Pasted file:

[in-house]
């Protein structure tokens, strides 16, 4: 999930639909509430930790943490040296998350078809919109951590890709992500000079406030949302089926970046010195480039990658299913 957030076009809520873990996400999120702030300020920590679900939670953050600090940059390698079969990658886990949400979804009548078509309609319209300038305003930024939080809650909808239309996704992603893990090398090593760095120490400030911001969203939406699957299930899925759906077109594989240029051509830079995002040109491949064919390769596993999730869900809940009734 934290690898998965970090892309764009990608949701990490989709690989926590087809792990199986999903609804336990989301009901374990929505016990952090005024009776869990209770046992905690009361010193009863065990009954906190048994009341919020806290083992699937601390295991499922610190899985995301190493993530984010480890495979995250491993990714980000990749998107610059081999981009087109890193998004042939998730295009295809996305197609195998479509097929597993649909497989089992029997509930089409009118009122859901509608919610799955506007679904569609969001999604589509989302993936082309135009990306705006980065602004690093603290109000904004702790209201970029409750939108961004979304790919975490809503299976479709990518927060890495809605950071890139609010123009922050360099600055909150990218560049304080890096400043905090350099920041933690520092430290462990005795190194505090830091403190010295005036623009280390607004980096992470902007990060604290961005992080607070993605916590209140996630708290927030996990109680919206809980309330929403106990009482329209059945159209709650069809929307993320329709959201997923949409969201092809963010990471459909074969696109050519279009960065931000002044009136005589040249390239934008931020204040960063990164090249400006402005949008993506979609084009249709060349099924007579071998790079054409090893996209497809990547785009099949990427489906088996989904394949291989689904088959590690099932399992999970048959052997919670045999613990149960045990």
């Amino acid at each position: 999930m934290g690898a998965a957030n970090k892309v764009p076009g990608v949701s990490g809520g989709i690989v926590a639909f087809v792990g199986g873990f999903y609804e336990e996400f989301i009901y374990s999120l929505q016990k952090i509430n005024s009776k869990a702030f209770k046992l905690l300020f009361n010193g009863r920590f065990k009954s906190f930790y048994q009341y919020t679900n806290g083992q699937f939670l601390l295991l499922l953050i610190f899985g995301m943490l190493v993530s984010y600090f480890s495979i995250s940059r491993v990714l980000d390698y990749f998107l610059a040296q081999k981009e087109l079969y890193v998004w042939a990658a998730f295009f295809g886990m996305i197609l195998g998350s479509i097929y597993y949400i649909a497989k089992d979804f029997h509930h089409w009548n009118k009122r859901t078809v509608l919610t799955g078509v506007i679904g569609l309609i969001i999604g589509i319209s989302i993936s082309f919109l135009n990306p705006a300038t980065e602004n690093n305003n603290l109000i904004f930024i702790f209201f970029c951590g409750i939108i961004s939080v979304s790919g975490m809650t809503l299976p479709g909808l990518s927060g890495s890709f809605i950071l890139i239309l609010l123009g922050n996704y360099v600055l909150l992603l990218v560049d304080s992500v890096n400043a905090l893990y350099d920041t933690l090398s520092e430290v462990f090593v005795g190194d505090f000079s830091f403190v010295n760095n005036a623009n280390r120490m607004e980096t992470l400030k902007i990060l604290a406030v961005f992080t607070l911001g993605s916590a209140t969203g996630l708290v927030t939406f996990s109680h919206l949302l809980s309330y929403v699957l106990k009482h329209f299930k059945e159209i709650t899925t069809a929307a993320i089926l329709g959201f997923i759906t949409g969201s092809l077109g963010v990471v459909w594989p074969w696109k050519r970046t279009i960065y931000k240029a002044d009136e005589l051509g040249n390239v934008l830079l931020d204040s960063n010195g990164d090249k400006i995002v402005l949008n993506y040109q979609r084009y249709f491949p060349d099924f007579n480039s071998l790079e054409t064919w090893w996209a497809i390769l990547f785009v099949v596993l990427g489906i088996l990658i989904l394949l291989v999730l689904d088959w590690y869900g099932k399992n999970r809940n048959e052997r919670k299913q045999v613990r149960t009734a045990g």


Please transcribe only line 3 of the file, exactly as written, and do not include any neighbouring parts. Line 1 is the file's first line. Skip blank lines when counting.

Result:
């Amino acid at each position: 999930m934290g690898a998965a957030n970090k892309v764009p076009g990608v949701s990490g809520g989709i690989v926590a639909f087809v792990g199986g873990f999903y609804e336990e996400f989301i009901y374990s999120l929505q016990k952090i509430n005024s009776k869990a702030f209770k046992l905690l300020f009361n010193g009863r920590f065990k009954s906190f930790y048994q009341y919020t679900n806290g083992q699937f939670l601390l295991l499922l953050i610190f899985g995301m943490l190493v993530s984010y600090f480890s495979i995250s940059r491993v990714l980000d390698y990749f998107l610059a040296q081999k981009e087109l079969y890193v998004w042939a990658a998730f295009f295809g886990m996305i197609l195998g998350s479509i097929y597993y949400i649909a497989k089992d979804f029997h509930h089409w009548n009118k009122r859901t078809v509608l919610t799955g078509v506007i679904g569609l309609i969001i999604g589509i319209s989302i993936s082309f919109l135009n990306p705006a300038t980065e602004n690093n305003n603290l109000i904004f930024i702790f209201f970029c951590g409750i939108i961004s939080v979304s790919g975490m809650t809503l299976p479709g909808l990518s927060g890495s890709f809605i950071l890139i239309l609010l123009g922050n996704y360099v600055l909150l992603l990218v560049d304080s992500v890096n400043a905090l893990y350099d920041t933690l090398s520092e430290v462990f090593v005795g190194d505090f000079s830091f403190v010295n760095n005036a623009n280390r120490m607004e980096t992470l400030k902007i990060l604290a406030v961005f992080t607070l911001g993605s916590a209140t969203g996630l708290v927030t939406f996990s109680h919206l949302l809980s309330y929403v699957l106990k009482h329209f299930k059945e159209i709650t899925t069809a929307a993320i089926l329709g959201f997923i759906t949409g969201s092809l077109g963010v990471v459909w594989p074969w696109k050519r970046t279009i960065y931000k240029a002044d009136e005589l051509g040249n390239v934008l830079l931020d204040s960063n010195g990164d090249k400006i995002v402005l949008n993506y040109q979609r084009y249709f491949p060349d099924f007579n480039s071998l790079e054409t064919w090893w996209a497809i390769l990547f785009v099949v596993l990427g489906i088996l990658i989904l394949l291989v999730l689904d088959w590690y869900g099932k399992n999970r809940n048959e052997r919670k299913q045999v613990r149960t009734a045990g």